Posts Tagged ‘The Japanese Fish Girl and Other Unnatural Attractions’

While, in broad terms, The Japanese Devil Fish Girl is much the same as any other Robert Rankin novel – a plucky but unlikely hero must save the world from the forces of darkness – it has a different feel to any of the author’s books. I put this down to two things: the Victorian setting and the presence of a strong female protagonist.

The setting is key to the story. The novel takes place in a post-War of the Worlds era where Britain has conquered Mars and has been welcomed into the solar system’s family of space-faring races – which include the jolly Burghers of Jupiter and the aloof Ecclesiastics of Venus. This is much more of a science fictional setting than many of Rankin’s other books – although the story does concern a race to find and control the ├╝ber-goddess, Sayito, also known as the Japanese Devil Fish Girl, source of all religions in the universe.

George Fox and his employer, Professor Cagliostro Coffin, display a pickled Martian at fairs around the land until George receives a prophecy that the fate of worlds hangs upon his shoulders, whereupon they formulate a much grander plan, although the details of this plan often strike George as somewhat untoward. Ada Lovelace is a stowaway on the luxurious airship, the Empress of Mars, with whom George strikes up a friendship – and who may or may not be more than she appears.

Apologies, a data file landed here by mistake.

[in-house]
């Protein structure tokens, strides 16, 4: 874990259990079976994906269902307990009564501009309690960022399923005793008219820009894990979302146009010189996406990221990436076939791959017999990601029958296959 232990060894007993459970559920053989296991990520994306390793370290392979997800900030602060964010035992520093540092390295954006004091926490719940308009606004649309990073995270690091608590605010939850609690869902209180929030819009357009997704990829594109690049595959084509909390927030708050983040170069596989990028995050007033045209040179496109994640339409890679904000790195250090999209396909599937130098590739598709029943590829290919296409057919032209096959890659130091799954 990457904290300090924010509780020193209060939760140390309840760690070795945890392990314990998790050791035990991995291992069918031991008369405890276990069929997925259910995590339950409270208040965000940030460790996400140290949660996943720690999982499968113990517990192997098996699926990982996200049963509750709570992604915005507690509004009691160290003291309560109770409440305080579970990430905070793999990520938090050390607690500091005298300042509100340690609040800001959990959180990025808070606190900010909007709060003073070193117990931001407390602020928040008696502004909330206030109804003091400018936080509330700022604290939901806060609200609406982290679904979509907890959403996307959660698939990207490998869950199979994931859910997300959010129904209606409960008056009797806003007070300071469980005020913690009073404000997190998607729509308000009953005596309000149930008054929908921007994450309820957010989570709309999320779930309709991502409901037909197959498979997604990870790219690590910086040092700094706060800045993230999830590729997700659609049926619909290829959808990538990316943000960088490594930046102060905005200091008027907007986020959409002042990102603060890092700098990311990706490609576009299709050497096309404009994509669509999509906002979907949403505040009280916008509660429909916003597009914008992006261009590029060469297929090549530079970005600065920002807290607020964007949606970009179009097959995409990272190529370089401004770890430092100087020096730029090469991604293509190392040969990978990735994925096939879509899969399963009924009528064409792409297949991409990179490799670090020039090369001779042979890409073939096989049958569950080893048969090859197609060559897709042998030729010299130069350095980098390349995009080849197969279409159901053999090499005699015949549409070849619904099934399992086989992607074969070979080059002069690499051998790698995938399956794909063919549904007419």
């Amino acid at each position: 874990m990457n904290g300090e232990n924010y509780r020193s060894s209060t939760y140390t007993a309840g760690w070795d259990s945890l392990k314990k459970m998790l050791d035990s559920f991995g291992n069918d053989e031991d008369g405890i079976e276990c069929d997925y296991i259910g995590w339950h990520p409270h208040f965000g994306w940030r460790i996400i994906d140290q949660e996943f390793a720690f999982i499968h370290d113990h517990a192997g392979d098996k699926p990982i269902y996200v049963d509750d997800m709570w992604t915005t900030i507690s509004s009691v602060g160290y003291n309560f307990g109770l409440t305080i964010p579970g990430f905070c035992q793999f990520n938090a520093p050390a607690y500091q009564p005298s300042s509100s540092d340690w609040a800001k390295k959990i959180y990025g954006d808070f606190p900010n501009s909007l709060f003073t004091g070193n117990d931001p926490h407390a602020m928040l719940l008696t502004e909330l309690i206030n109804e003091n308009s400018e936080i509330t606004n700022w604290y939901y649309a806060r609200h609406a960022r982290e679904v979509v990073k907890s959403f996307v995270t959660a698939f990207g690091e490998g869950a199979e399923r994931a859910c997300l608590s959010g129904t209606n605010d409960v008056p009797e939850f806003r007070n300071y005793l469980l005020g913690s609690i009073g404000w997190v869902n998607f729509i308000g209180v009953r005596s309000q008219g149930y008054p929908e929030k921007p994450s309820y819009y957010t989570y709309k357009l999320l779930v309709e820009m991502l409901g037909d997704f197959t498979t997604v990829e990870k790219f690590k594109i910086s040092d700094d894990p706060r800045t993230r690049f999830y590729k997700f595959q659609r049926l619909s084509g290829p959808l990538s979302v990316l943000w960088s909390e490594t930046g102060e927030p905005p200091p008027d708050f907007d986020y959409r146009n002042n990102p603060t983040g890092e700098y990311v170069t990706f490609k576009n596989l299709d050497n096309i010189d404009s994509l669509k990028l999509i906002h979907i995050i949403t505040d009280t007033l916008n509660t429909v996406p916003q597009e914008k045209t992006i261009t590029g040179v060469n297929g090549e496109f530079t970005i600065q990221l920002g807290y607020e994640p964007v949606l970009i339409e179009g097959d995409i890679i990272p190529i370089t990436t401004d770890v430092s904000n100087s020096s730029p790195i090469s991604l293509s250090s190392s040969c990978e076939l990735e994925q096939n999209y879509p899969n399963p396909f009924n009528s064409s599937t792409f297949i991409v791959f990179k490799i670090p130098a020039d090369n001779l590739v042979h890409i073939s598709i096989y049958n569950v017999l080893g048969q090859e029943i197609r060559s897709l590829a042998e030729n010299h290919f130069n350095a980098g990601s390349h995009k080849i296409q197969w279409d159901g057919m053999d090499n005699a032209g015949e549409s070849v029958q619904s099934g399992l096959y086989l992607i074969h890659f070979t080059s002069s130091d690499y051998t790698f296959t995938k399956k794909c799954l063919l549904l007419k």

The narrative is as polished as you’d expect from a man whose stories are all variations on a theme. It moves along at a rapid pace and is full of all the quirky incidents and rewritings of history that you would expect – a series of footnotes explain that the recorded death dates of the personages appearing in the novel – Babbage and Tesla, for instance – are woefully inaccurate.

As with many of Rankin’s later novels, there were far fewer laugh-out-loud moments than I remember from his earlier books, but reading this volume was still a pleasure.

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